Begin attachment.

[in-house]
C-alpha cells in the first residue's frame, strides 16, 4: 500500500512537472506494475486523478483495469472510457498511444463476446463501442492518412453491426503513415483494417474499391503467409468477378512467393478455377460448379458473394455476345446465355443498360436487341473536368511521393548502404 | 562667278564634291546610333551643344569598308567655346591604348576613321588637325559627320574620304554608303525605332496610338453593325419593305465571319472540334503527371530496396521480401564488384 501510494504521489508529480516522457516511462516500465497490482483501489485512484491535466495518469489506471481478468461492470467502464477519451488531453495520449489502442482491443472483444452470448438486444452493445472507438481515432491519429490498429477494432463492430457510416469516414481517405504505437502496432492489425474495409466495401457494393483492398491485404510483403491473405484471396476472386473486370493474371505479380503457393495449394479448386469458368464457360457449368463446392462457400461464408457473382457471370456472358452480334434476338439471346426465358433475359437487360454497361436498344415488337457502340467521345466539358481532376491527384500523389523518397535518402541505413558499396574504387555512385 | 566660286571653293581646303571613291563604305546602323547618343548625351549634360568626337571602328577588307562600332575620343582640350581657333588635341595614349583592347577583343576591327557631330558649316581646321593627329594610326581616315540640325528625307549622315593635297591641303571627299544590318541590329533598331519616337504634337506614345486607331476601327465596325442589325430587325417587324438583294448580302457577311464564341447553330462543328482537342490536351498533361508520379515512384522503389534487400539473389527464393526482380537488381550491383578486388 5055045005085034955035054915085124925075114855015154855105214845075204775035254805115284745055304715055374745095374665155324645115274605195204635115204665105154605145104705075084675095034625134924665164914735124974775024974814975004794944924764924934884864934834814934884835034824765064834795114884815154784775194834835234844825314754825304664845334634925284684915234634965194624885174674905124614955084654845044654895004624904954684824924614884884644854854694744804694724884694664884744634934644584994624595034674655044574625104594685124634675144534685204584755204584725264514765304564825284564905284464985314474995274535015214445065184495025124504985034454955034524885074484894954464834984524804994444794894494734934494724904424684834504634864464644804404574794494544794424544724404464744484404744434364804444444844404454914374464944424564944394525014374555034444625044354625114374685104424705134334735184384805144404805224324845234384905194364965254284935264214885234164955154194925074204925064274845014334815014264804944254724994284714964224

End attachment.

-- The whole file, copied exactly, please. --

[in-house]
C-alpha cells in the first residue's frame, strides 16, 4: 500500500512537472506494475486523478483495469472510457498511444463476446463501442492518412453491426503513415483494417474499391503467409468477378512467393478455377460448379458473394455476345446465355443498360436487341473536368511521393548502404 | 562667278564634291546610333551643344569598308567655346591604348576613321588637325559627320574620304554608303525605332496610338453593325419593305465571319472540334503527371530496396521480401564488384 501510494504521489508529480516522457516511462516500465497490482483501489485512484491535466495518469489506471481478468461492470467502464477519451488531453495520449489502442482491443472483444452470448438486444452493445472507438481515432491519429490498429477494432463492430457510416469516414481517405504505437502496432492489425474495409466495401457494393483492398491485404510483403491473405484471396476472386473486370493474371505479380503457393495449394479448386469458368464457360457449368463446392462457400461464408457473382457471370456472358452480334434476338439471346426465358433475359437487360454497361436498344415488337457502340467521345466539358481532376491527384500523389523518397535518402541505413558499396574504387555512385 | 566660286571653293581646303571613291563604305546602323547618343548625351549634360568626337571602328577588307562600332575620343582640350581657333588635341595614349583592347577583343576591327557631330558649316581646321593627329594610326581616315540640325528625307549622315593635297591641303571627299544590318541590329533598331519616337504634337506614345486607331476601327465596325442589325430587325417587324438583294448580302457577311464564341447553330462543328482537342490536351498533361508520379515512384522503389534487400539473389527464393526482380537488381550491383578486388 5055045005085034955035054915085124925075114855015154855105214845075204775035254805115284745055304715055374745095374665155324645115274605195204635115204665105154605145104705075084675095034625134924665164914735124974775024974814975004794944924764924934884864934834814934884835034824765064834795114884815154784775194834835234844825314754825304664845334634925284684915234634965194624885174674905124614955084654845044654895004624904954684824924614884884644854854694744804694724884694664884744634934644584994624595034674655044574625104594685124634675144534685204584755204584725264514765304564825284564905284464985314474995274535015214445065184495025124504985034454955034524885074484894954464834984524804994444794894494734934494724904424684834504634864464644804404574794494544794424544724404464744484404744434364804444444844404454914374464944424564944394525014374555034444625044354625114374685104424705134334735184384805144404805224324845234384905194364965254284935264214885234164955154194925074204925064274845014334815014264804944254724994284714964224